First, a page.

By Ray Stern
By New Times
By Amy Silverman
By Stephen Lemons
By Stephen Lemons
By Monica Alonzo
By Chris Parker
By New Times
UP IN FLAMES
And while we're talking stupidity . . .: Ray Stern's story on the fire at Young Champions of America headquarters in Phoenix appears to be a tale of a "gang that couldn't shoot straight" and of misguided revenge.
But it's also about how an individual apparently manipulated his friends (who may not have been that savvy) into helping him carry out a crime. From your story, it looks as if Jonathan Antonucci persuaded Josh Robinson to strike that match and that he talked the other two — who had no visible stake in any of it — into participating.
And while we're talking about stupidity, Jon may have been smarter than the others, but how could anybody think they wouldn't get caught setting such a stupid fire? Even if he hadn't been so foolishly at the scene, he would have been the cops' number-one suspect in any arson, because of his long history of defrauding Young Champions and his firing.
Also, his alleged reasoning that they could just burn up evidence against him and Robinson and [at the same time] eliminate the competition to his future karate studio is truly something a 19-year-old would dream up.
Jason Bundy, Mesa
Antonucci's charisma did them in: It's mentioned in your story how Jeff Otto and Moniza Murrillo had nothing to gain from hooking up with Jonathan Antonucci, and this is true. But neither did Josh Robinson. From what I read in the story, it seems apparent that they were taken in by the persuasive Antonucci.
Give Antonucci the maximum: This article by Ray Stern gets to the bottom of what happened. Through Stern's extensive research and interviews, it should now be clear to all what transpired.
There is no doubt that Jon Antonucci is a habitual, conniving liar who will say anything to save himself. He has no remorse for Josh Robinson or the others he conned into this scheme. He ruined their lives and tried to take down Young Champions for his own greedy benefit. He deserves the maximum.
The real Antonucci is exposed: A very well-written article! It shows who Jon really is: a liar, a cheat, and a cold-hearted man. I believe in our system, and I know he will get what he deserves.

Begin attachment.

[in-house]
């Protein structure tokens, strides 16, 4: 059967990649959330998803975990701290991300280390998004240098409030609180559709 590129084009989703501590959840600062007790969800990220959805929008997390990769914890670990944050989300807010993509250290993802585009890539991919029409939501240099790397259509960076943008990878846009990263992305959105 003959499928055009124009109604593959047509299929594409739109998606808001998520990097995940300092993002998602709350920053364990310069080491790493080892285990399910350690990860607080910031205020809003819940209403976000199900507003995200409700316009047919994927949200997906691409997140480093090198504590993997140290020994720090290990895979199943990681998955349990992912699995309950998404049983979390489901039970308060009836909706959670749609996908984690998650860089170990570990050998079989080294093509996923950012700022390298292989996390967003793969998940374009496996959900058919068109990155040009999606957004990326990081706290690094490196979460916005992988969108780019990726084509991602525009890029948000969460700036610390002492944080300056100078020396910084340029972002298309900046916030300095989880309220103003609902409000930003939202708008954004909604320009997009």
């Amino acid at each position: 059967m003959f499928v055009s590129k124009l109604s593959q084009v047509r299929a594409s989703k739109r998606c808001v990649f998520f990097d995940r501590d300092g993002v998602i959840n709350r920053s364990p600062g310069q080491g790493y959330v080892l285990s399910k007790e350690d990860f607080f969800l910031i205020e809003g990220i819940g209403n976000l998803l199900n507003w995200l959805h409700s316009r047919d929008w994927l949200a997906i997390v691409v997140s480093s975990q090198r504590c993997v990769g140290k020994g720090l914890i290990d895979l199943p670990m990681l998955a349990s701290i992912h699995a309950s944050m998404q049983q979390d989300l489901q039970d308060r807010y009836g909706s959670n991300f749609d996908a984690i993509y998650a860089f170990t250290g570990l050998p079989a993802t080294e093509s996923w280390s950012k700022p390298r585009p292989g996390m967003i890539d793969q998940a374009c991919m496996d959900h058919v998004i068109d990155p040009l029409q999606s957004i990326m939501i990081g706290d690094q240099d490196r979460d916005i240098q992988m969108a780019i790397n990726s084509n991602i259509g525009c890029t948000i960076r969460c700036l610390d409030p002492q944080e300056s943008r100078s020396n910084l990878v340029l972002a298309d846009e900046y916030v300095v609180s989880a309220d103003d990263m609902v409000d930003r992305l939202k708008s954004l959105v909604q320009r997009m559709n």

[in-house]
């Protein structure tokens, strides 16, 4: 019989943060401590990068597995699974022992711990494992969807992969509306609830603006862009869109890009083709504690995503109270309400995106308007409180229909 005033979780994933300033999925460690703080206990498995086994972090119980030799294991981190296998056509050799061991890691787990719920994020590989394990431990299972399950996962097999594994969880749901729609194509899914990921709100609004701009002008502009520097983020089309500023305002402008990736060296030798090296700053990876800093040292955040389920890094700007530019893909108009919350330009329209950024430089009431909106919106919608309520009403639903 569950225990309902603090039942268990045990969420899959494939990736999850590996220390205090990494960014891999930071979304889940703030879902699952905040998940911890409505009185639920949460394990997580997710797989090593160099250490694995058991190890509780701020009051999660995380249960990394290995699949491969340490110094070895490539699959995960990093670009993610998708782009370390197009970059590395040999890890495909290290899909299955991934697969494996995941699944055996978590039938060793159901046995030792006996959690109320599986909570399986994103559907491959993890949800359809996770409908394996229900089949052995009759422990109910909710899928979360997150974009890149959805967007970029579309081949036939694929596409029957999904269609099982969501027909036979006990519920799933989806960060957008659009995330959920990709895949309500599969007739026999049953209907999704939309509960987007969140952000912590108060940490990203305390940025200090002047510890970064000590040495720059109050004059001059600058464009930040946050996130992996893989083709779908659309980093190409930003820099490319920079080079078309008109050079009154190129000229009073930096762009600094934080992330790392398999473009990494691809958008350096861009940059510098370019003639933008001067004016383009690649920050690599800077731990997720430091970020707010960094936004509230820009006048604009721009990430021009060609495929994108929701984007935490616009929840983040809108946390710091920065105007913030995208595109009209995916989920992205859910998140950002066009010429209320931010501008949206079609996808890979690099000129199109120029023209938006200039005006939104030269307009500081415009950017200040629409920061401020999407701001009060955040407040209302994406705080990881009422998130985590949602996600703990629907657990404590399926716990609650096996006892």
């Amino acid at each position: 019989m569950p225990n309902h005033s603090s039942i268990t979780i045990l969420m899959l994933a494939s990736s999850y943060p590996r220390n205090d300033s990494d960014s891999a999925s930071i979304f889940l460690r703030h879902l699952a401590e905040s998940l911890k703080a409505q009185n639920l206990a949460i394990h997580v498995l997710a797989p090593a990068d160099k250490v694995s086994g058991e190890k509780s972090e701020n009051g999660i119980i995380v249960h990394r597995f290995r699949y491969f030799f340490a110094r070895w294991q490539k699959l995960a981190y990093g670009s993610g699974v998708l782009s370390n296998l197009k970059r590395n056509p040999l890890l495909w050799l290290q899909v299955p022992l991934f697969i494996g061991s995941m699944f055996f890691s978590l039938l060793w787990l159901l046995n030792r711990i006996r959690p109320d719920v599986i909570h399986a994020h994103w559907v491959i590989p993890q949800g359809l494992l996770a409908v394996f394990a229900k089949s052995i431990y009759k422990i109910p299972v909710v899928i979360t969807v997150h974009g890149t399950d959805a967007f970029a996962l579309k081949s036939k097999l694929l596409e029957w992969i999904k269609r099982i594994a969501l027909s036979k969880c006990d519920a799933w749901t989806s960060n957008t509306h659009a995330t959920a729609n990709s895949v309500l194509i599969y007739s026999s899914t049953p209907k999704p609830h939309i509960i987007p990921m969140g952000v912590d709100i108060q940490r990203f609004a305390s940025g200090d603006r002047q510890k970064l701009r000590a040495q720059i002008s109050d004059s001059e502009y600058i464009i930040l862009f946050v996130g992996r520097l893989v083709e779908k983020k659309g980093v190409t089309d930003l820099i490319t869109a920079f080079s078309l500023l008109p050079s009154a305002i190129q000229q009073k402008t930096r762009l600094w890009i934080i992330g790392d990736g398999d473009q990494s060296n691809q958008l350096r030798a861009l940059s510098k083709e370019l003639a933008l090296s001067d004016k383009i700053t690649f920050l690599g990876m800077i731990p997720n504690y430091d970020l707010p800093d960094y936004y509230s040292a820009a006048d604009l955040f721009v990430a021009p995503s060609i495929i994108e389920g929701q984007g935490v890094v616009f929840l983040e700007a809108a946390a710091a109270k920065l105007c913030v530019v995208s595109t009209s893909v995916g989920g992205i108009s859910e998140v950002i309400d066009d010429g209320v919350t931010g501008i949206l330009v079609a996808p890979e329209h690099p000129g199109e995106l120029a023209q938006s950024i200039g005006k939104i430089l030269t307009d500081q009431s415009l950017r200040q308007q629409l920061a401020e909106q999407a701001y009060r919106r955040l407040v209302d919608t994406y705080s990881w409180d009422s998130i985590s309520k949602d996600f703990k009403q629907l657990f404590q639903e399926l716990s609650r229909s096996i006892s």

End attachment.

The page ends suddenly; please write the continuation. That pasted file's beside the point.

How about some credit for her man?: With all due respect to [my husband's] boss, Chef Michael DiMaria, you never once mention my husband's name in your review [of Mid City Kitchen]
Chef Scottie Bissell is the driving force and creator of the wonderful food that you and your co-workers enjoyed. It would be terrific if you would in some way acknowledge his role at Mid City Kitchen.
Lisa Bissell, Phoenix
A few words about arts and culture: It doesn't seem that the writer of this article did much research. If she had, she would have found that not just Metro Phoenix Partnership for the Arts and Culture has been involved in this effort [to institute an arts tax]. Many people (both inside and outside the arts and cultural community) have been involved for a number of years in careful and responsible preparation for this initiative.
Thanks to the leadership of the business and foundation community, it was possible to learn a great deal about the impact that arts and culture have in Arizona and that citizens view arts and culture to be important in their lives and in the lives of their children.
Arts and culture create an environment that attracts highly skilled workers to our state and have a huge impact on the state's economy through the employment of hundreds of arts-and-culture workers who pay taxes. [Also, there are] the many purchases made locally by arts-and-culture organizations.
Isn't this a good thing?
It has been proved that children involved in the arts do better in school and, with the severe cuts that our schools are facing, arts organizations are providing creative activities that many schools can no longer provide themselves.
The initiative isn't about subsidizing existing programs. It will truly be transformative for organizations across the state and will serve many more Arizonans with free and low-cost access to arts-and-culture activities not possible now.
Jessica Andrews, Tucson
Editor's note: Citing the ongoing state budget crisis, MPAC decided not to seek a sales-tax increase for the arts on the November ballot.
No chance in this economy: This is a tax in a bad economy. This is a bad idea right now. I love the idea of more funding for the arts, but pigs will fly before Arizona voters pass this tax during this economy.
Also, MPAC just theorizes that arts and culture will bring more businesses and highly skilled workers to the state. It was not able to prove [the theory] beyond pointing to Austin and Seattle — cities that had large arts-and-culture populations for years before they saw the payoff.
Does MPAC theorize how long Arizona will have to wait? Also, who else would this initiative serve but existing organizations? And who decides which organization gets what?